David Hembrow said...

Velochick: I'm in two minds about this thanking business. There's nothing wrong with being polite, of course, and I try to indicate my pleasure when someone gives way who needn't do so. It still amazes me every single time. However, there is no need to thank someone for simply doing as the law requires them to do.

It still amazes me every single time that someone gives way to me. Such a different experience to cycling in the UK.

There's plenty of cycle parking by pubs here. And by everything else. They need it or they'd have no customers.

Spiderleggreen: No, no "space alien" stuff. As for being "king of the road"... In this country that's us. A few years ago the Fietsersbond produced a compilation CD of cycling music, and the only English language track on it was this.

anna said...

Well, I have some unpleasant memories too. But also nice ones. I just tend to smile if I look into someones face, and most people smile back. Sometimes it's hard so, if people shout and honk at you, but I still try to. Works much better than shouting back :-).

David: "However, there is no need to thank someone for simply doing as the law requires them to do." I completely agree. I never understand pedestrians that thank car drivers for stopping at a crosswalk. If I respect the traffic law I should also be able to expect that from others. If somebody thanks me for no reason I just assume that they are not familiar with the traffic regulations.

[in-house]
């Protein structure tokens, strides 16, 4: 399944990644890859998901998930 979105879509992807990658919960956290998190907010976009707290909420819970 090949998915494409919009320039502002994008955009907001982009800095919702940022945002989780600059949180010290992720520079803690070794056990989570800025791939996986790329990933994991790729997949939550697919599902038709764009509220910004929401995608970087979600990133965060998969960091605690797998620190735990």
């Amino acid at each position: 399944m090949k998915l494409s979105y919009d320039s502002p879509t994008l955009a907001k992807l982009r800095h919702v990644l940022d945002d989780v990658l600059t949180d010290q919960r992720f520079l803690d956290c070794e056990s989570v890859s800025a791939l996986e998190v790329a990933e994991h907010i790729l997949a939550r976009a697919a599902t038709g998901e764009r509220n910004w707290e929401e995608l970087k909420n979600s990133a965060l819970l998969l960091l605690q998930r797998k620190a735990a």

David Hembrow said...

Anna: The number of unpleasant memories you have varies an awful lot with where you cycle. Cycling is extraordinarily pleasant in this country compared to the UK because of the complete lack of unpleasantness, either through bad design of infrastructure or bad behaviour. For me, this is truly remarkable.

I think the reason why pedestrians in some places thank drivers for obeying the law is simply that they are so used to them not obeying the law. That's the case in much of the world.

David Earl said...

I think there is more to it than this. As you know, Cambridge has levels of cycling comparable even to some Dutch cities, yet we still get abuse and threatening behaviour here, and not just from people out of town. I've had someone who pulled up outside their house threaten to kill me, and taxi drivers parked across cycle facilities swear at me.